The Agonist reports (here and here, with lots of links) that the coup attempt in Qatar represents a potentially serious strategic problem for any attack on Iraq. Maps make my head swim, and all emirates look the same to me, so I can’t offer a competent evaluation of what he says, but it seems pretty scary.

The Iraq hawks (a group to which I belong on even-numbered days) have drawn an important lesson from the Gulf War, but I’m not sure they’ve drawn the right lesson. In the run-up to that war, some generals and strategic analysts expected tens of thousands of American casualties. In the event, we lost more soldiers to highway accidents than to hostile fire. The lesson that has been drawn is that the Pentagon is overly pessimistic in its assessments, and that Iraq II will be as much a cakewalk as Iraq I. The alternative lesson would be that any estimate of how a war might go needs a very big error band around it, including the optimistic assessments the hawks rely on.

Author: Mark Kleiman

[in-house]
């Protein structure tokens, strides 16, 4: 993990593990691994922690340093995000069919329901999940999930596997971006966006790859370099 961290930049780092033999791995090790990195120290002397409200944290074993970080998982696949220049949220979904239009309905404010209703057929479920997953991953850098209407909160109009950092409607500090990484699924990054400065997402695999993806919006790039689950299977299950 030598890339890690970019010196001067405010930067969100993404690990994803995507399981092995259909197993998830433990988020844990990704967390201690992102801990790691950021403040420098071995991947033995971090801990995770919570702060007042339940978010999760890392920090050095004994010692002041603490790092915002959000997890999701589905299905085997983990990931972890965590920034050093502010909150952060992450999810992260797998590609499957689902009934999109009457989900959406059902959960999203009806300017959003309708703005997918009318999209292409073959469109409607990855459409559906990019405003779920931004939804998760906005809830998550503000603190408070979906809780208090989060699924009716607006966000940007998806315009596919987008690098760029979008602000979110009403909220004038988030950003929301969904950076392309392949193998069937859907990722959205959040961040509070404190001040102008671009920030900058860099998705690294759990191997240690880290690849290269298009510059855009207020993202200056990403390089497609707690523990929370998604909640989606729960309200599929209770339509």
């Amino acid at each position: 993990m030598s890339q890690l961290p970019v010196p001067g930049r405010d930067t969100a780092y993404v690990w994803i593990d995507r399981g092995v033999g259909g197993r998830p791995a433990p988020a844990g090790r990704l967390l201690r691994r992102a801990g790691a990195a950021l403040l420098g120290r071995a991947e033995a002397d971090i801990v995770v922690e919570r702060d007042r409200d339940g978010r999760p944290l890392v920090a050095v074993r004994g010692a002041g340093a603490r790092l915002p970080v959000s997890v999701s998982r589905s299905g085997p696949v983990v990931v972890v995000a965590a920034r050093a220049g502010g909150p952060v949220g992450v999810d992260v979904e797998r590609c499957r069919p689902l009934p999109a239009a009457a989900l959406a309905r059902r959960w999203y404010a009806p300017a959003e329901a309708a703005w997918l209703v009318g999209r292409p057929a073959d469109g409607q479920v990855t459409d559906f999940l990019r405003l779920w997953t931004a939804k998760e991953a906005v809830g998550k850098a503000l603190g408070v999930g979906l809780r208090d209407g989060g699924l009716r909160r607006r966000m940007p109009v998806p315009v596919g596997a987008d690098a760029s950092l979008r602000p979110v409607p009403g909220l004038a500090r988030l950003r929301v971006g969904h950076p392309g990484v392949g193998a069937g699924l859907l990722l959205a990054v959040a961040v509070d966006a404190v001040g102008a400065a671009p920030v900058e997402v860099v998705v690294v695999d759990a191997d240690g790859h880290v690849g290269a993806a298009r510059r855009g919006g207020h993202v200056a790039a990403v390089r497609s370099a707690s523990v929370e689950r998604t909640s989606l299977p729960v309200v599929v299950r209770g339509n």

Professor of Public Policy at the NYU Marron Institute for Urban Management and editor of the Journal of Drug Policy Analysis. Teaches about the methods of policy analysis about drug abuse control and crime control policy, working out the implications of two principles: that swift and certain sanctions don't have to be severe to be effective, and that well-designed threats usually don't have to be carried out. Books: Drugs and Drug Policy: What Everyone Needs to Know (with Jonathan Caulkins and Angela Hawken) When Brute Force Fails: How to Have Less Crime and Less Punishment (Princeton, 2009; named one of the "books of the year" by The Economist Against Excess: Drug Policy for Results (Basic, 1993) Marijuana: Costs of Abuse, Costs of Control (Greenwood, 1989) UCLA Homepage Curriculum Vitae Contact: Markarkleiman-at-gmail.com